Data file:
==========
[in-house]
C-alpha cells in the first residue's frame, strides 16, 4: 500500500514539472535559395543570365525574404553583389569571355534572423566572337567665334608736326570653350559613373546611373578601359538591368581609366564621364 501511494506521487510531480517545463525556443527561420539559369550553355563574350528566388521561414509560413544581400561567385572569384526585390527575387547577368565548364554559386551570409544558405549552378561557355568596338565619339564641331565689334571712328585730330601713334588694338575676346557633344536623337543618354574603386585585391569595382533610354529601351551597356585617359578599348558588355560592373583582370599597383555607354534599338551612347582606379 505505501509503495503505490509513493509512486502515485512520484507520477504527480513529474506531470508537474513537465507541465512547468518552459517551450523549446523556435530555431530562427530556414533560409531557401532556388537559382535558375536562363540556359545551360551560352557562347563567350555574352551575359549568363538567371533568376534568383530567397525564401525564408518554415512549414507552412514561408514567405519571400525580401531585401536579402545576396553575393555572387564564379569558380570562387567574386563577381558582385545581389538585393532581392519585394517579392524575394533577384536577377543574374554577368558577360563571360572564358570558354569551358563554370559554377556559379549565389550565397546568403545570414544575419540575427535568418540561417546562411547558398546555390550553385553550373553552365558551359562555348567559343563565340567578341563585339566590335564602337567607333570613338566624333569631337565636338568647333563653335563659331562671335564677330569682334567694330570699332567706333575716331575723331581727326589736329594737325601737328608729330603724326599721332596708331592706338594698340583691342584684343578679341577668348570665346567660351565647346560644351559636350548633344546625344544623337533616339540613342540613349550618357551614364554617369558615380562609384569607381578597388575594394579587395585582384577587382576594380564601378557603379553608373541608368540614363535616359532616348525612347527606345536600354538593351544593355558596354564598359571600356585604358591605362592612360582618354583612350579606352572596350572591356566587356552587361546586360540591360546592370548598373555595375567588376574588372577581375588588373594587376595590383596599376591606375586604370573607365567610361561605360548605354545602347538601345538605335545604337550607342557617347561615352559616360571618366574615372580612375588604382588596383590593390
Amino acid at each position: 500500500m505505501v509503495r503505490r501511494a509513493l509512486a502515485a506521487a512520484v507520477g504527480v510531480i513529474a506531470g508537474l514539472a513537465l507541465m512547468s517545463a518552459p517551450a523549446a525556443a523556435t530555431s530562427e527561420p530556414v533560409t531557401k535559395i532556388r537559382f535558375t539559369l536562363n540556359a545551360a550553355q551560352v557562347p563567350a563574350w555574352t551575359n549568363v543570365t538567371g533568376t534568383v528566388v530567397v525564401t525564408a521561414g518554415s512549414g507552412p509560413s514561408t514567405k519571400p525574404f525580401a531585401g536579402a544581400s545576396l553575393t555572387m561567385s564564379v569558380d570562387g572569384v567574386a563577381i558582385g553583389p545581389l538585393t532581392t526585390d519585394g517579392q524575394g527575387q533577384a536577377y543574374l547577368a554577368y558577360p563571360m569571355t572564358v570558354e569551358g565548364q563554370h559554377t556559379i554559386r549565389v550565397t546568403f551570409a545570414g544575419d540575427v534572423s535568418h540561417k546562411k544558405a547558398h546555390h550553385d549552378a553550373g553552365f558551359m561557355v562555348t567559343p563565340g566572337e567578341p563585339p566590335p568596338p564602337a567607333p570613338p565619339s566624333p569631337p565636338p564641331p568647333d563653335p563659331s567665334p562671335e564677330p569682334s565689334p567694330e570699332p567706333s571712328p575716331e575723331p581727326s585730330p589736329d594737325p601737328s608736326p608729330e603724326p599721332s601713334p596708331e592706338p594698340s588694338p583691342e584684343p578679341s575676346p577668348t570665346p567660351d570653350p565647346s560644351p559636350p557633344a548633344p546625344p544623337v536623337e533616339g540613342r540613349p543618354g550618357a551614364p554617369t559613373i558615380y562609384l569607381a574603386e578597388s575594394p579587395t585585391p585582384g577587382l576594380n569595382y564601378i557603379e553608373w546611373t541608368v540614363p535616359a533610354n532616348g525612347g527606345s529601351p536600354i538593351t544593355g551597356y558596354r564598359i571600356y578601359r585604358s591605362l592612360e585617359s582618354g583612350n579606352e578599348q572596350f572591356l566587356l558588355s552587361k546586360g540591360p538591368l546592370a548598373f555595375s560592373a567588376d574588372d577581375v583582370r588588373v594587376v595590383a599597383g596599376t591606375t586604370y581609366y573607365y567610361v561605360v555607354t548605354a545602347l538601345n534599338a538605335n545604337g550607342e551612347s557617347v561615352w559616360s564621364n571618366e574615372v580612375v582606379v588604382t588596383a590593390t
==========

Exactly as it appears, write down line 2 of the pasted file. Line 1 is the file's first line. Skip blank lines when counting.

C-alpha cells in the first residue's frame, strides 16, 4: 500500500514539472535559395543570365525574404553583389569571355534572423566572337567665334608736326570653350559613373546611373578601359538591368581609366564621364 501511494506521487510531480517545463525556443527561420539559369550553355563574350528566388521561414509560413544581400561567385572569384526585390527575387547577368565548364554559386551570409544558405549552378561557355568596338565619339564641331565689334571712328585730330601713334588694338575676346557633344536623337543618354574603386585585391569595382533610354529601351551597356585617359578599348558588355560592373583582370599597383555607354534599338551612347582606379 505505501509503495503505490509513493509512486502515485512520484507520477504527480513529474506531470508537474513537465507541465512547468518552459517551450523549446523556435530555431530562427530556414533560409531557401532556388537559382535558375536562363540556359545551360551560352557562347563567350555574352551575359549568363538567371533568376534568383530567397525564401525564408518554415512549414507552412514561408514567405519571400525580401531585401536579402545576396553575393555572387564564379569558380570562387567574386563577381558582385545581389538585393532581392519585394517579392524575394533577384536577377543574374554577368558577360563571360572564358570558354569551358563554370559554377556559379549565389550565397546568403545570414544575419540575427535568418540561417546562411547558398546555390550553385553550373553552365558551359562555348567559343563565340567578341563585339566590335564602337567607333570613338566624333569631337565636338568647333563653335563659331562671335564677330569682334567694330570699332567706333575716331575723331581727326589736329594737325601737328608729330603724326599721332596708331592706338594698340583691342584684343578679341577668348570665346567660351565647346560644351559636350548633344546625344544623337533616339540613342540613349550618357551614364554617369558615380562609384569607381578597388575594394579587395585582384577587382576594380564601378557603379553608373541608368540614363535616359532616348525612347527606345536600354538593351544593355558596354564598359571600356585604358591605362592612360582618354583612350579606352572596350572591356566587356552587361546586360540591360546592370548598373555595375567588376574588372577581375588588373594587376595590383596599376591606375586604370573607365567610361561605360548605354545602347538601345538605335545604337550607342557617347561615352559616360571618366574615372580612375588604382588596383590593390